25th Anniversary of MacBride Principles

Posted By: January 10, 2020


Fr. McManus speaking in New York City Hall on the 25th Anniversary of MacBride Principles.  December 8, 2009: “In effect, A panegyric to Jewish-Americans.”


In 1795 Thomas Paine wrote: “An Army of Principles Will Penetrate Where an Army of Soldiers Cannot” (Agrarian Justice. Pamphlet was written in 1975, published in 1797).


I think that perfectly applies to the Mac Bride Principles.


The Principles penetrated the previously UNPENETRATABLE bastion of anti-Catholic discrimination — the Northern Ireland State.


In the early years of our campaign, our opponents used to tell us to mind our own business – they clearly did not subscribe to Martin Luther King’s dictum: “Injustice anywhere is an affront to justice everywhere”. But when our campaign began to take effect, they stopped telling us to mind our own business – because when Americans make sure that U.S. dollars are not subsidizing anti-Catholic discrimination in Northern Ireland, they ARE minding their own business.


It is generally accepted that Martin Luther King’s movement would not have succeeded without Jewish-American support. And the Mac Bride Principles would not have succeeded without Jewish-American support.


Just look at the record:

In July 1979, Congressman Ben Gilman (R-NY commissioned the Irish National Caucus to conduct an investigation of the U.S. companies in Northern Ireland.


We then planned to have our principle, “United States dollars should not subsidize anti-Catholic discrimination in Northern Ireland”, enshrined into law. In 1983, Congressman Dick Ottinger introduced Bill HR 3465: “Requiring United States persons who conduct business or control enterprises in Northern Ireland to comply with certain fair employment principles.” We had, of course, modeled the Ottinger Bill on the Sullivan Principles.


Our activity got a lot of attention and soon many State and City officials who wanted to join our campaign contacted us: most notably, New York City Comptroller Harrison J. Goldin and Council Member Sal Albanese (who introduced the very first Mac Bride Bill in the entire United States).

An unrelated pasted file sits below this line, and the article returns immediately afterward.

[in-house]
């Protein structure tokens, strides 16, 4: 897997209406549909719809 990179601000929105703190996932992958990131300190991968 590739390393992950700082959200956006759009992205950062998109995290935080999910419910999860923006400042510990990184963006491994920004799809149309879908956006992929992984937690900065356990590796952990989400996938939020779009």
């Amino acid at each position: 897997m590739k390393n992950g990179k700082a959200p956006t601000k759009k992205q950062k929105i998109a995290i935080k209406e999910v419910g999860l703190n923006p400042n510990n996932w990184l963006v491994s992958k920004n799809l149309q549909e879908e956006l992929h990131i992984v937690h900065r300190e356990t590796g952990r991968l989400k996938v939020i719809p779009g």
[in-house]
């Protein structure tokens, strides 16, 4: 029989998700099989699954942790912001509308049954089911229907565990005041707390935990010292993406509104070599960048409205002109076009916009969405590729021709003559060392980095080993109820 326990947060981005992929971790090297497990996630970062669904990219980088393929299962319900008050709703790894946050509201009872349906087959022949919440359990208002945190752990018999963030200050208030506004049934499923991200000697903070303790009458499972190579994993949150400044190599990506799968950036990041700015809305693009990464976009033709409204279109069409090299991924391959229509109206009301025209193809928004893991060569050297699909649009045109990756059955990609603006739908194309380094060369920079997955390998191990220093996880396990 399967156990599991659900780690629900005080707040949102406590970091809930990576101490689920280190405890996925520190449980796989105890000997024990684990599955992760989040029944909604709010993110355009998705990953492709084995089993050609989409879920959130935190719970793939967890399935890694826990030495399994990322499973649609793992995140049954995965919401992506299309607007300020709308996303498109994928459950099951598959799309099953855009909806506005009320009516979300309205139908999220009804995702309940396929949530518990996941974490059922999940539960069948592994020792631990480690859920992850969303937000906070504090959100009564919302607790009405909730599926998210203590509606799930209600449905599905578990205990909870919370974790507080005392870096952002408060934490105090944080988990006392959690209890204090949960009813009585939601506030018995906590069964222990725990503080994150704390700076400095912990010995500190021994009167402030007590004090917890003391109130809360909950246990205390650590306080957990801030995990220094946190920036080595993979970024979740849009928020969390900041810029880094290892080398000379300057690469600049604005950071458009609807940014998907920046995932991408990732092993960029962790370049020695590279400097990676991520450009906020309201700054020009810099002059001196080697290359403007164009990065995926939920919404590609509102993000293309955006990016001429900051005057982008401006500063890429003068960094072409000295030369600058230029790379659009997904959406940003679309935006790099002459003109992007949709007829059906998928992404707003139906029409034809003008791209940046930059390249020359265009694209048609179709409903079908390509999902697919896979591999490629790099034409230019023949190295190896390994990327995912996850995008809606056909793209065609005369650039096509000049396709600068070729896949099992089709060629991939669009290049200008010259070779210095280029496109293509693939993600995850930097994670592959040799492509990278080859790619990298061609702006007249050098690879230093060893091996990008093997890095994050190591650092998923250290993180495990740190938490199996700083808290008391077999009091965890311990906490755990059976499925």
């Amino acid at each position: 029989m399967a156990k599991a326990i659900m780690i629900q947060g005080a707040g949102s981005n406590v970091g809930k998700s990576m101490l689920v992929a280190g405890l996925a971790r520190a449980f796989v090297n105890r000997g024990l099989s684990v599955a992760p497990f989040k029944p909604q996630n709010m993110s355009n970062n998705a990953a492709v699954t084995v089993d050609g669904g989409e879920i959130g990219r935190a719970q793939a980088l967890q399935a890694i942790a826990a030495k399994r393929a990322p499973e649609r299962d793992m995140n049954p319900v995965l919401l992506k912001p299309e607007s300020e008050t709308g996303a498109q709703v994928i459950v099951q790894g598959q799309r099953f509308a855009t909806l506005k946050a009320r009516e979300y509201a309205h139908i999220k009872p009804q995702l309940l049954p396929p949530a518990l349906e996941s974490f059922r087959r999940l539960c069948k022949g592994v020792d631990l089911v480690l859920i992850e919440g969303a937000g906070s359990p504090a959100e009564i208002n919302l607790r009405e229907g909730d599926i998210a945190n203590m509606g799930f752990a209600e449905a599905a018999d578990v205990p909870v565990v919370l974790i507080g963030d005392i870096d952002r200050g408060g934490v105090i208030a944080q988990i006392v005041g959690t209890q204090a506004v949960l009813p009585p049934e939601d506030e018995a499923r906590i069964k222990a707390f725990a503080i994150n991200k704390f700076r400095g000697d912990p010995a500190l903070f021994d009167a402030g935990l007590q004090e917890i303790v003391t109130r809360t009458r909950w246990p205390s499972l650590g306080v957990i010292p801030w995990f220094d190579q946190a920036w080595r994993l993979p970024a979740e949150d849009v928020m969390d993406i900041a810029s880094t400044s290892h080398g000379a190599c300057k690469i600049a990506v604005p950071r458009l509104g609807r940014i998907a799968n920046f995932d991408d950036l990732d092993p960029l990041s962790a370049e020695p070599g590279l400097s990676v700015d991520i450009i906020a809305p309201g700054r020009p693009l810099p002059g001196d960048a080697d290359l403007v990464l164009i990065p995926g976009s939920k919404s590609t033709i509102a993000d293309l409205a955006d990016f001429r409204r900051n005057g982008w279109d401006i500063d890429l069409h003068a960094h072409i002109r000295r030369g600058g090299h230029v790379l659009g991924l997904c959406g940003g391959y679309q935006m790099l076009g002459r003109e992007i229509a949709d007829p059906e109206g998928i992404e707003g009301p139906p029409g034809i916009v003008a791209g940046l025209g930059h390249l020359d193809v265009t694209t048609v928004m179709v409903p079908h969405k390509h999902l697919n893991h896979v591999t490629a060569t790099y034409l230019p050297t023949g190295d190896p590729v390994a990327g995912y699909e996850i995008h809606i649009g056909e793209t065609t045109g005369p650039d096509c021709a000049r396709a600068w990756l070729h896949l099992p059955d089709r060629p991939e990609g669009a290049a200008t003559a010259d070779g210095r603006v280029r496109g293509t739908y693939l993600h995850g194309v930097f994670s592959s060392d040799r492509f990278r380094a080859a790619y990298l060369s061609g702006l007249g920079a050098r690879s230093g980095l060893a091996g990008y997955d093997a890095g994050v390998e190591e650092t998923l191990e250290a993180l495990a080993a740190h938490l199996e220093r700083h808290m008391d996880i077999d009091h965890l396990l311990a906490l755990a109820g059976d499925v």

Comptroller Goldin went on to provide magnificent support and economic muscle for the Mac Bride Principles until he left office in 1989. His successors, Liz Holtzman (1990- 1993) and Alan Hevesi (1994-2001), continued to provide indispensable support for the Mac Bride Principles.


My dear friend, Congressman Ben Gilman, Chairman of the House International Relations Committee, championed our campaign in the Congress and the Mac Bride Principles (despite very powerful opposition) became US law in 1998.


So you can easily see the importance of Jewish-American support.


Since 2002, Comptroller Thompson has provided magnificent leadership on the Mac Bride Principles. And here, again, is something that has touched me deeply: the support of African-Americans, who know a thing or two about discrimination. Along with Comptroller Thompson, the other names that immediately come to mind are Congressman Charlie Rangel of New York, one of our very earliest supporters, and Congressman Don Payne of New Jersey.


I have already mentioned Sal Albanese and the key role he played in our campaign. But one cannot mention American activity on behalf of Ireland without mentioning that other great Italian, Congressman Mario Biaggi, who for many years was our key ally in Congress.


Isn’t it very striking? The elected officials who led the campaign to end anti-Catholic discrimination in Northern Ireland were not Irish- Americans, but Jewish-Americans, African-Americans, Italian-Americans, Hispanic Americans, and others! To me, that is the great moral lesson of the Mac Bride Campaign.


God bless America and God save Ireland.